WASHINGTON — It's Memorial Day weekend, the official start of the summer driving season, when drivers traditionally pay closer attention to gas prices.
This should be Jason Toews' moment, his 15 minutes of fame.
Toews is the co-founder of GasBuddy.com, which helps people find cheap gas (if such a product actually exists).
But with gas prices soaring, now topping $4 a gallon, it turns out that every day has become Toews' moment.
"It will come up in virtually every conversation when people talk to me," he said. "It does get tiring if I am trying to enjoy a meal. But it's a subject that everyone is talking about. And gas prices are only going to go higher."
He cites statistics as if he were reading them off the back of a baseball card. He noted Thursday that the average price per gallon had gone up 3.5 cents — in 15 hours. "Thursday seems to be a pretty popular day to raise prices," even when it's not Memorial Day weekend, Toews said. Sunday and Wednesday are cheaper.
Susan Uttal of Potomac, Md., is still planning to take a trip to the Outer Banks this summer. "How can I change my vacation plans?" she said. "Stay home? That's not going to happen. I stay home enough. My basic traveling is from home to work."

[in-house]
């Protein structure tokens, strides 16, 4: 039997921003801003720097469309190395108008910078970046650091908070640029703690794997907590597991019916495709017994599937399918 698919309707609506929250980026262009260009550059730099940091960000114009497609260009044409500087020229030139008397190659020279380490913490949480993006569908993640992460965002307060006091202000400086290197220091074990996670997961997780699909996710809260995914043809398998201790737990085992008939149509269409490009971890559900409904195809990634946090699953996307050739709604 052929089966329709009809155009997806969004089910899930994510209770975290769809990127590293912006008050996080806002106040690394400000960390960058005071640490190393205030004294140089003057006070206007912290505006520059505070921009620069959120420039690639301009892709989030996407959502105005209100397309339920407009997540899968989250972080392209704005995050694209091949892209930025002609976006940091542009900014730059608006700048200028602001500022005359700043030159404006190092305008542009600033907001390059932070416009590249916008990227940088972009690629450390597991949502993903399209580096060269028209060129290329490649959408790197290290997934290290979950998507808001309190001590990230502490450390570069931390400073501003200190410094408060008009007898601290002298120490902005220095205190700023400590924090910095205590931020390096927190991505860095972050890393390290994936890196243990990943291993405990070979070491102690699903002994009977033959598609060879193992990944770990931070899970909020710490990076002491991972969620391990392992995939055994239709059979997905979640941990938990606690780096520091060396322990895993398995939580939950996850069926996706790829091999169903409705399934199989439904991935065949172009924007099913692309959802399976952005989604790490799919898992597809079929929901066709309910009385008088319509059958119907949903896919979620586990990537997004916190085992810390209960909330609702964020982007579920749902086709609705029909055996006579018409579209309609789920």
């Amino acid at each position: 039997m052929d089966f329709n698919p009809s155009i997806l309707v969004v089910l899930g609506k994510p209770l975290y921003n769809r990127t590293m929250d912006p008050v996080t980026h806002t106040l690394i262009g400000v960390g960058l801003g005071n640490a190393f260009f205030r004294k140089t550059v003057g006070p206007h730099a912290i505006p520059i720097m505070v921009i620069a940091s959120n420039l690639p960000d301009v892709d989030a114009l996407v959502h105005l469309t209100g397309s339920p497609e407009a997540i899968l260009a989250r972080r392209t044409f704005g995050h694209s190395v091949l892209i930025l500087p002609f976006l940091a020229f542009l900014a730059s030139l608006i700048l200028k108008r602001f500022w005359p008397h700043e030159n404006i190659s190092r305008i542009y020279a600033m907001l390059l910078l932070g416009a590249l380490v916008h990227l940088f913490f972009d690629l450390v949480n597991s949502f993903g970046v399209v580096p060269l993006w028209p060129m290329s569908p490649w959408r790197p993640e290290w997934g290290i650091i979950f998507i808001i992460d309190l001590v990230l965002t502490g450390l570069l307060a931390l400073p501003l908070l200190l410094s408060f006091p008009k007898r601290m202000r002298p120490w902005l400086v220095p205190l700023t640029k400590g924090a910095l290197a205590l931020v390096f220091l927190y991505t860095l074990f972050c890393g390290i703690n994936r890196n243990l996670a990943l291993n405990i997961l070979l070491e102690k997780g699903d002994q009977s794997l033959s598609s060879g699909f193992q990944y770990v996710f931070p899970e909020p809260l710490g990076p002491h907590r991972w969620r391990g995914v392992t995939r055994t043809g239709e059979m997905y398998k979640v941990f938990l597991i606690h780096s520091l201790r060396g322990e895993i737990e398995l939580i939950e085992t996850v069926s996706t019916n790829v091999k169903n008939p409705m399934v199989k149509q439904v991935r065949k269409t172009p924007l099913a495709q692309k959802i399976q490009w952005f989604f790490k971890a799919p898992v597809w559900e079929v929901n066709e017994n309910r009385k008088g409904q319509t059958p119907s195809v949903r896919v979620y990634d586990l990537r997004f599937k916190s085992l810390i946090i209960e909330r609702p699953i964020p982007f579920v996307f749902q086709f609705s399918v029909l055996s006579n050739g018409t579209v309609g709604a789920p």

So how can drivers like Uttal get through these tough times? What about luggage racks on the roof? Good idea or bad? How far should you drive for cheap gas? Will slowing down on the highway, the bane of many existences, really help?
Edmunds.com, in a test of aerodynamics and fuel economy, found that in testing on an SUV, putting a suitcase and cooler on the roof — while driving at 65 mph — dropped fuel economy from 27.2 mpg to 21.6 mpg. Here's why: Adding stuff on the roof increases the amount of car that has to fight through the wind, creating drag.
As Edmunds.com explained, "Aerodynamic drag increases in proportion to the square of speed, so doubling speed from 40 to 80 mph results in a quadrupling — four times more — of drag."
The quickest way to compare prices is using the Internet. But the big question is: How far should you drive for cheaper gas? Of course, to drive too far makes no sense. BankRate.com has an online calculator to help you figure out how far is too far before losing the benefit of the cheaper gas. Slowing down will take a little more time, but it will save fuel.
The American Automobile Association says: "Gas mileage decreases rapidly at speeds above 60 mph. Each 5 mph you drive over 60 mph is like paying an additional $0.15 per gallon of gas. Using cruise control on the highway helps you maintain a constant speed and, in most cases, will save gas."